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What is the difference between humble and modest? I saw one difference here. Is that true? Any other difference?

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I intend to have "humble" carved on my statue after I'm gone. –  Optimal Cynic Apr 13 '12 at 5:59

4 Answers 4

up vote 6 down vote accepted

Modest describes the personality trait or behaviour of not flaunting oneself, talking oneself up or putting oneself on display. Modest behaviour can be a response to compliments, praise or follow an achievement. Modesty can also manifested physically (for example, "dressing modestly", "modest accessories", "modest smile").

In contrast, "humble" refers specifically to a person's inner state and feelings. A humble person is willing to accept or respect another's authority, intellect and wisdom, or superiority without trying to challenge it or trying to assert oneself.

In summary, being modest refers to your behaviour, being humble refers to your ego.

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Fantastic answer; while the words can obviously mean other things (as described in other answers), the "behavior" vs "innate quality" difference is crucial when deciding which word to use IMO. –  Milind Ganjoo Apr 13 '12 at 6:55
Yes, very nice, succinct answer that cuts to the chase. –  Amos M. Carpenter Apr 13 '12 at 7:48

Modest refers to a person's opinion of themselves.

Humble refers to a person's behavior with respect to others.

A person is modest when they do not boast or brag and when they tend to downplay their own abilities.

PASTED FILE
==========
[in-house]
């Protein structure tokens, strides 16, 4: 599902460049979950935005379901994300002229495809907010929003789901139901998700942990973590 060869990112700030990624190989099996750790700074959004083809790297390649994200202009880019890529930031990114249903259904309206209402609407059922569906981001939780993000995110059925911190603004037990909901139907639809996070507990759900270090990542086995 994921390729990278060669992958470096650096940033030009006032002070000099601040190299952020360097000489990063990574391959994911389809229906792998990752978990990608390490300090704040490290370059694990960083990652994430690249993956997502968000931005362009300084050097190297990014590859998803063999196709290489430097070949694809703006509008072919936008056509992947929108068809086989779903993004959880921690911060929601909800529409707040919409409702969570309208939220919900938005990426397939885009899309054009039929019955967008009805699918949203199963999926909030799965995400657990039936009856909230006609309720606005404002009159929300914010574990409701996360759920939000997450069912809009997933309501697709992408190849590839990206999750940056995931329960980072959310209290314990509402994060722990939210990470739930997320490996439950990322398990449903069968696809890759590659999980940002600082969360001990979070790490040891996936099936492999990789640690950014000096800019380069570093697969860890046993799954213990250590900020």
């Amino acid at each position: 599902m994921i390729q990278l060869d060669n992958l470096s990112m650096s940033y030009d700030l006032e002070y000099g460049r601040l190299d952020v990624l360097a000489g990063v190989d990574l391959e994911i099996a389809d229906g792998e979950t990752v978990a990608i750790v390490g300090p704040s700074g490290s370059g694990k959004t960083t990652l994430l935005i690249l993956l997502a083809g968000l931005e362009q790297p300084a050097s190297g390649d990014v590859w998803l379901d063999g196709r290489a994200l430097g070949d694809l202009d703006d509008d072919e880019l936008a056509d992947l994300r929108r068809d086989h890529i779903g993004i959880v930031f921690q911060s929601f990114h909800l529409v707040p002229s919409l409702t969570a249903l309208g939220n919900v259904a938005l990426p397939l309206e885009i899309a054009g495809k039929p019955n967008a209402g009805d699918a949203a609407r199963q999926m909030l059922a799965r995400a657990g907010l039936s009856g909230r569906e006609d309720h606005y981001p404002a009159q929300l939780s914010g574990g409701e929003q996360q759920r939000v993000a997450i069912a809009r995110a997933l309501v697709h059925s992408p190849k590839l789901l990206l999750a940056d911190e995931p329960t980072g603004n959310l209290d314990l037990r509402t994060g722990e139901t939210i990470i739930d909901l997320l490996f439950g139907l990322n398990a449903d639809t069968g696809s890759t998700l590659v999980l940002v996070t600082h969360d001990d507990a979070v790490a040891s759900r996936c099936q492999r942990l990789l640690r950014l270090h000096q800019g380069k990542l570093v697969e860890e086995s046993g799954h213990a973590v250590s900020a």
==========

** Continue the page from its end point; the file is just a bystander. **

A person is humble when they show deference and a willingness to submit to others.

They often go hand-in-hand, but do not have to.

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Modest does not mean poor, but humble does.

For example: You can wear humble clothes that are old and cheap, which make you stick out like a sore thumb at a royal wedding; or, you can wear modest clothes that make you fit in and not stand out at a royal wedding.

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When one is modest, they have a moderate view of their own abilities. That is, they are not necessarily undervaluing themselves, but they would never overvalue.

When one is humble, they have a low view of their own abilities. They will always view themselves as weak in that area, even if they are not.

"Modest" is generally more suited to describe someone with a level-headed and accurate view of themselves, whereas "humble" is for one that is lower than it should be (to humble someone is to lower their own sense of value), though there is certainly a great deal of cross-over in modern usage of the two words.

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Sorry, -1. I agree that the verb "humble" implies lowering someone's self-esteem (thus carrying a negative connotation); however, the concept of humility (and its associated adjective, which is what the OP asked about) is seen as a virtue in many societies. As @Raissa points out, it reflects a personality type that is not pretentious and is able to respect other opinions, irrespective of one's self-belief. Similarly, modesty does not necessarily stem from a moderate view of oneself. Modesty can be faked, which means one can hold themselves in high esteem while still appearing modest. –  Milind Ganjoo Apr 13 '12 at 6:24

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